"Sacred violence can be found in all of the sacred texts, therefore, the question remains to what extent is violence/power core to the way in which God advances His purposes in history (and thus justifiable)? To what extent is violence presented as darkness, needing to be restrained, and ultimately defeated with good? Does God require violence as His preferred method for governing the universe?"
Q: So, is Islam an inherently violent religion?
A: No, no religion has violence at its core. It goes against the grain of the very idea of religion.
Abdul offers a more nuanced answer: "Well, it depends who is Islam… The Wahhabi Islam of the terrorists and Saudi clerics is; the Islam of the majority of Muslims is not.
"The biggest struggle today is not Islam vs. the Western world, but intra Islam. Which version of Islam will prevail? Who speaks for Muslims today?"
Terrorism: is faith the antidote?
Q: How come a peaceful religion seems to have become a factory of so much terrorism? Accepting that Islam/Allah is not the cause of terrorism, it surely should act as a strong deterrent. But how can this be when the only path to salvation is martyrdom?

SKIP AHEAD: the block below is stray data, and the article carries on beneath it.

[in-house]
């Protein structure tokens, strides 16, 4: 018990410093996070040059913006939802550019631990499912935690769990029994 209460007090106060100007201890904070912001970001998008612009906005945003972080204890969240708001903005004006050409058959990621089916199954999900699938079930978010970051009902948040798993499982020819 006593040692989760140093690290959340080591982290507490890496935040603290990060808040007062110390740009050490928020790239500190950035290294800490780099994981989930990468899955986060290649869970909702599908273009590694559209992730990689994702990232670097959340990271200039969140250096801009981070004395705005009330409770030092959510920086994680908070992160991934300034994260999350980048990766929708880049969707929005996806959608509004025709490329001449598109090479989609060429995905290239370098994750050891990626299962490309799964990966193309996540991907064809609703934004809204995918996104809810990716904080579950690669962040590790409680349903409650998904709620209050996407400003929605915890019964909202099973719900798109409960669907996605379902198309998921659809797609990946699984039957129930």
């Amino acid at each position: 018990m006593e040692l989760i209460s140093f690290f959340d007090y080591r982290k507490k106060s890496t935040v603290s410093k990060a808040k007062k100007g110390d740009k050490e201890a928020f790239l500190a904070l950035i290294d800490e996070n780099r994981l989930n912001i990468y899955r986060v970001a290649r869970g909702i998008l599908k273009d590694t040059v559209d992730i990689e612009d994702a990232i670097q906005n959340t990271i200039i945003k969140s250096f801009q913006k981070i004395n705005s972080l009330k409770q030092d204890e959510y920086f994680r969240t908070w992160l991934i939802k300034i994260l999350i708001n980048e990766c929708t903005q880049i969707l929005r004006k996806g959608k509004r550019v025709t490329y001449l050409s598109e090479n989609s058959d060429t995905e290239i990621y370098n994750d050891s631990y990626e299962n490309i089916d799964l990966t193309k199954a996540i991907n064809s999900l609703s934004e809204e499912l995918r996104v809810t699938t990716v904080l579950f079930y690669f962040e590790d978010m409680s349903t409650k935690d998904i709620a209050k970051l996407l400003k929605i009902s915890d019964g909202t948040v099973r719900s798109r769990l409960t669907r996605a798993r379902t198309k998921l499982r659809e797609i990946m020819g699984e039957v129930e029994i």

A: Extremists are not listening to us. They are not listening to the religious leaders sanctioned by the Muslim community. They are pretty much isolated. Young people are hungry for a meaningful place in society, for a life with a purpose that makes a difference in their community. This is no different than most youth around the world. So they go to the Internet and find self-appointed imans, sheikhs who promise them honor, a spouse, a home, the possibility of creating a "perfect world," power, and salvation. Everything the youth cannot get otherwise. These days our youth are speaking literally to the whole world without filter, and their understanding of faith in general, is pitiful.
In the next section, we will address the theological issues regarding the Islamic concept of God. As a final reflection, I wish to suggest that in recognizing that sacred violence in Christian Europe triggered the secularization of society and the displacement of God, we should reflect more deeply on which lessons we learned from those bloody centuries, and offer that wisdom to the Muslim world instead of dismissing the whole of Islam as purely satanic or suggesting secularization.